Diseases That Cause Dogs to Foam at the Mouth

Written by jennifer moore
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Diseases That Cause Dogs to Foam at the Mouth
Several diseases can cause dogs to foam at the mouth. (dogs image by lena Letuchaia from Fotolia.com)

Just because a dog foams at the mouth does not necessarily mean he has rabies. Foaming, drooling and frothing at the mouth are rarely caused by rabies in dogs that have been vaccinated. Foaming can be an indication that the dog has a serious disease or condition, but can also be an indication of something as simple as anxiety, car sickness or an upset stomach. If the dog has persistent hypersalivation (foaming at the mouth) then he should see a veterinarian so the cause can be determined.

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Dental Disease

Dogs that have serious dental disease may experience severe foaming and drooling at the mouth. Canine dental problems are often manifested in periodontal disease, which causes inflammation and infection of the tissue surrounding the teeth. The infection causes the gums to recede, exposing tooth roots and causing the teeth to fall out. Veterinarians estimate that 2/3 of adult dogs suffer from periodontal disease.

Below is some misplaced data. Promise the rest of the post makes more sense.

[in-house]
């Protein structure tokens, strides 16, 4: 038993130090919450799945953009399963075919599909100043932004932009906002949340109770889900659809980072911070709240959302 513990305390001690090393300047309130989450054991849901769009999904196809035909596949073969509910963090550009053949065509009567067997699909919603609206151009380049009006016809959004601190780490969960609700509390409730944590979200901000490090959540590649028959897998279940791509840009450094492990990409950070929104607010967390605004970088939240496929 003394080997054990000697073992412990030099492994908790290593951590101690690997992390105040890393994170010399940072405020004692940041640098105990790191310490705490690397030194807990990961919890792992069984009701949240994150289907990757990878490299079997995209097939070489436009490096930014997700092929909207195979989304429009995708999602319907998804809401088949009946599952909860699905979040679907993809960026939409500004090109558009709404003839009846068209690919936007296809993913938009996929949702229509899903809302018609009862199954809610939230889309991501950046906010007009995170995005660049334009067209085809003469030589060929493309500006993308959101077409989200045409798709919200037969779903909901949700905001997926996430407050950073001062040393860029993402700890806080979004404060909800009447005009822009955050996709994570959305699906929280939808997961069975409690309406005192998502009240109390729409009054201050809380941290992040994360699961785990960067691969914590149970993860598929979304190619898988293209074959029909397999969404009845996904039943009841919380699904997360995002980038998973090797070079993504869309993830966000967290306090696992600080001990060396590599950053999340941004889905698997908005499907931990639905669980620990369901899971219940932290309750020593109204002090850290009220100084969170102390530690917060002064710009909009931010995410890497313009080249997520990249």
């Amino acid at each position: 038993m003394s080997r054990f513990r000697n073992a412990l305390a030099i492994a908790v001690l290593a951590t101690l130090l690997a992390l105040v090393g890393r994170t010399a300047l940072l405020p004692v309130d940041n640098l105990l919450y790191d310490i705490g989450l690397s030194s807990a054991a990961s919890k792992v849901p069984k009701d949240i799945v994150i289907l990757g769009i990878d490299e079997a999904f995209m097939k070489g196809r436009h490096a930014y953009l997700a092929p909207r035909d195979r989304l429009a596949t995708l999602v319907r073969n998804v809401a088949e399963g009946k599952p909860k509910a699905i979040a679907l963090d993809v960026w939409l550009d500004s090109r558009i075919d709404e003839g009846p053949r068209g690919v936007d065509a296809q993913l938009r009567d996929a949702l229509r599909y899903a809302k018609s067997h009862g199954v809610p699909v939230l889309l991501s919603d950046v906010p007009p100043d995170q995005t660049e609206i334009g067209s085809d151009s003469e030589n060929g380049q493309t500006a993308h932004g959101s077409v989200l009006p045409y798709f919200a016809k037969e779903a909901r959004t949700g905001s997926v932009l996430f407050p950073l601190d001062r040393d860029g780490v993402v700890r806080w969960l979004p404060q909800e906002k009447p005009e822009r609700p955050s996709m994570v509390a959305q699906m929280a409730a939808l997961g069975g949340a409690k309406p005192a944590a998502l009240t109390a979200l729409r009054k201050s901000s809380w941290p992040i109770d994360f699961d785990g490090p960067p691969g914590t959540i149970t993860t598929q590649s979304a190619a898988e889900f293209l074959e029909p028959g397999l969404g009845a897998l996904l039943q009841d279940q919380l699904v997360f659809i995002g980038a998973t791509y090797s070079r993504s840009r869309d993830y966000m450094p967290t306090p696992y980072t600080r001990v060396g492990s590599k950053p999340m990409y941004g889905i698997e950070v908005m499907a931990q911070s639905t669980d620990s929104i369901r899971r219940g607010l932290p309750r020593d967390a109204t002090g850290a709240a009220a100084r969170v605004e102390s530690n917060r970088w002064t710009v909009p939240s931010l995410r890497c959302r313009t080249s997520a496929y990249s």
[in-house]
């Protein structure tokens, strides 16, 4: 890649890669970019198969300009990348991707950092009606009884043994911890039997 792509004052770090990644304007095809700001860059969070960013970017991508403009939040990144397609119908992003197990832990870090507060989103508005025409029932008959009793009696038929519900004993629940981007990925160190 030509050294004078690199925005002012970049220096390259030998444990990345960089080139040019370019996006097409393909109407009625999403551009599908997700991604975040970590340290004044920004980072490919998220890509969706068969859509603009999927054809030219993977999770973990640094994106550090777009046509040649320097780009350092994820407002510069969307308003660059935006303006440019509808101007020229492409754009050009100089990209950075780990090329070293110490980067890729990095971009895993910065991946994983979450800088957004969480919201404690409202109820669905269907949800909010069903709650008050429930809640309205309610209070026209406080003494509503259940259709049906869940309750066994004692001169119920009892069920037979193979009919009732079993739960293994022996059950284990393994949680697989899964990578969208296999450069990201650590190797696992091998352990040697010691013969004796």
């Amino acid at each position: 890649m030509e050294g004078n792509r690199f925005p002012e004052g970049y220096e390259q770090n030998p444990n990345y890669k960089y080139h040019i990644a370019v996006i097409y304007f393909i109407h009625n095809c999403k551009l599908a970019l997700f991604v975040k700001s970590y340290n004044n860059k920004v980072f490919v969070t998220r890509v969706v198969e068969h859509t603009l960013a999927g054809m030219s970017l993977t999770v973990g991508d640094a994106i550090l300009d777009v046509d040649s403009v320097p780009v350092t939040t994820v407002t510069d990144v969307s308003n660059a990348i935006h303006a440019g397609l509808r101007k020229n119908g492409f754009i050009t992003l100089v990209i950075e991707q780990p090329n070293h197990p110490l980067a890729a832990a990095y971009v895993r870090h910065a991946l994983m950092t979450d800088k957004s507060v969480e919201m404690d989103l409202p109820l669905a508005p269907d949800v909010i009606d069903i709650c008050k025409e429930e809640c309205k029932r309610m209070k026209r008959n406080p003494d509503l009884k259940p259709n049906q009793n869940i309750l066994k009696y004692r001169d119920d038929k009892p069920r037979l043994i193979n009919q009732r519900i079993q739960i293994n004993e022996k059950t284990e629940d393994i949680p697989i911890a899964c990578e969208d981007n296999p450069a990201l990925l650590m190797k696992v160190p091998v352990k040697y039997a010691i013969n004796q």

Kidney Disease

Kidney (renal) disease is the leading cause of death in older dogs. It is a disease that progresses slowly, and next to arthritis it is the most common illness in older dogs. Every dog is different and experiences different symptoms of renal disease. Among other symptoms, a dog with kidney problems can have a strong chemical odour to her breath, nausea and vomiting and a pale mucous membrane coming from her mouth. This may look like a foaming of the mouth, especially if the dog has other renal symptoms like mouth ulcers.


Dogs that suffer from epilepsy can experience a great deal of foaming at the mouth during seizures. When a grand mal seizure occurs, the dog's muscles begin to contract and he usually falls to the side with his legs stretched straight out and his head back. You may notice excessive drooling accompanied by urination and defecation, and then the dog will begin to jerk or make a type of running movement with his legs. After the seizure passes, the dog may lie motionless for a brief period and then get up and appear normal, although there may be lasting side effects like blindness or disorientation.

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